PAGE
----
Post by tiltbillings »

lyndon taylor wrote:because sanskrit but not pali was a written language with an alphabet in the Buddha's lifetime.
Classical Sanskrit was not the original language of the Mahayana texts, and it post dates the Buddha. The Mahayana texts were likely written in a prakrit then "back-translated into a version of Sanskrit sometime later. There are number of solid scholarly reasons to place the Mahayana sutras, even at their earliest, later than the Nikaya/Agama texts.
>> Do you see a man wise [enlightened/ariya] in his own eyes? There is more hope for a fool than for him.<< -- Proverbs 26:12

This being is bound to samsara, kamma is his means for going beyond. -- SN I, 38.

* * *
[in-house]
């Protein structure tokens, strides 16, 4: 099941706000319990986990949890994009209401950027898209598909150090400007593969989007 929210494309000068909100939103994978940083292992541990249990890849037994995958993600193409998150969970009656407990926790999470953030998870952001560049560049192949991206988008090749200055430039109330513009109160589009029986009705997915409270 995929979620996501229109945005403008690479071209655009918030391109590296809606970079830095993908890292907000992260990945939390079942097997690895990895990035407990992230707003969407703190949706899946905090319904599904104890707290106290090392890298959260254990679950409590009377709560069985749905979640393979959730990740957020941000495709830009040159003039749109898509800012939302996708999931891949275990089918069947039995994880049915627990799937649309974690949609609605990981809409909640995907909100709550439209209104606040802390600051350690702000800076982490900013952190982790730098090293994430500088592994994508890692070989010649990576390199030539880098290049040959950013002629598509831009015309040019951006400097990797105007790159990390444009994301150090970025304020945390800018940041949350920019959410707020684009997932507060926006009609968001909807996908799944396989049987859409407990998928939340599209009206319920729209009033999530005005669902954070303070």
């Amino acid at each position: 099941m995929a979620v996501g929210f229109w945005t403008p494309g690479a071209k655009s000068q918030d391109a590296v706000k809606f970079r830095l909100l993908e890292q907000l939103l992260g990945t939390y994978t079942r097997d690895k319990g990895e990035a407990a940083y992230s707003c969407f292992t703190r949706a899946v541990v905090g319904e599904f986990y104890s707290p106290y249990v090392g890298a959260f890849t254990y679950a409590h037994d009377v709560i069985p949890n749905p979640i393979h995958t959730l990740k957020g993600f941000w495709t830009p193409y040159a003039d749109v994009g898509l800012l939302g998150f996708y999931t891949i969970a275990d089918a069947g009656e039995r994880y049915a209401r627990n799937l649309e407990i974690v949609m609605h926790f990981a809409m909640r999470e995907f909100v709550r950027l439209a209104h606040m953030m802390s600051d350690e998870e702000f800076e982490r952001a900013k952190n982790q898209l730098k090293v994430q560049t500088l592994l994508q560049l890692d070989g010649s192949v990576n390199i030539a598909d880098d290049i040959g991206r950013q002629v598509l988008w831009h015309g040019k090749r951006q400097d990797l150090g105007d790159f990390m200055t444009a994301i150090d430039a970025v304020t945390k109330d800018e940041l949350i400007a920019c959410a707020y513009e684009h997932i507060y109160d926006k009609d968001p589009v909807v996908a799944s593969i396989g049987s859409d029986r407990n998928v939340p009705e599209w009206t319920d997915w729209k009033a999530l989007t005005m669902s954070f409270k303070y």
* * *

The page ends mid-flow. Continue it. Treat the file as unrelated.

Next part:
“Of course it is happening inside your head, Harry, but why on earth should that mean that it is not real?” HPatDH p.723

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lyndon taylor
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Re: The Difficult Intersection of History and Tradition

Post by lyndon taylor »

tiltbillings wrote:
lyndon taylor wrote:because sanskrit but not pali was a written language with an alphabet in the Buddha's lifetime.
Classical Sanskrit was not the original language of the Mahayana texts, and it post dates the Buddha. The Mahayana texts were likely written in a prakrit then "back-translated into a version of Sanskrit sometime later. There are number of solid scholarly reasons to place the Mahayana sutras, even at their earliest, later than the Nikaya/Agama texts.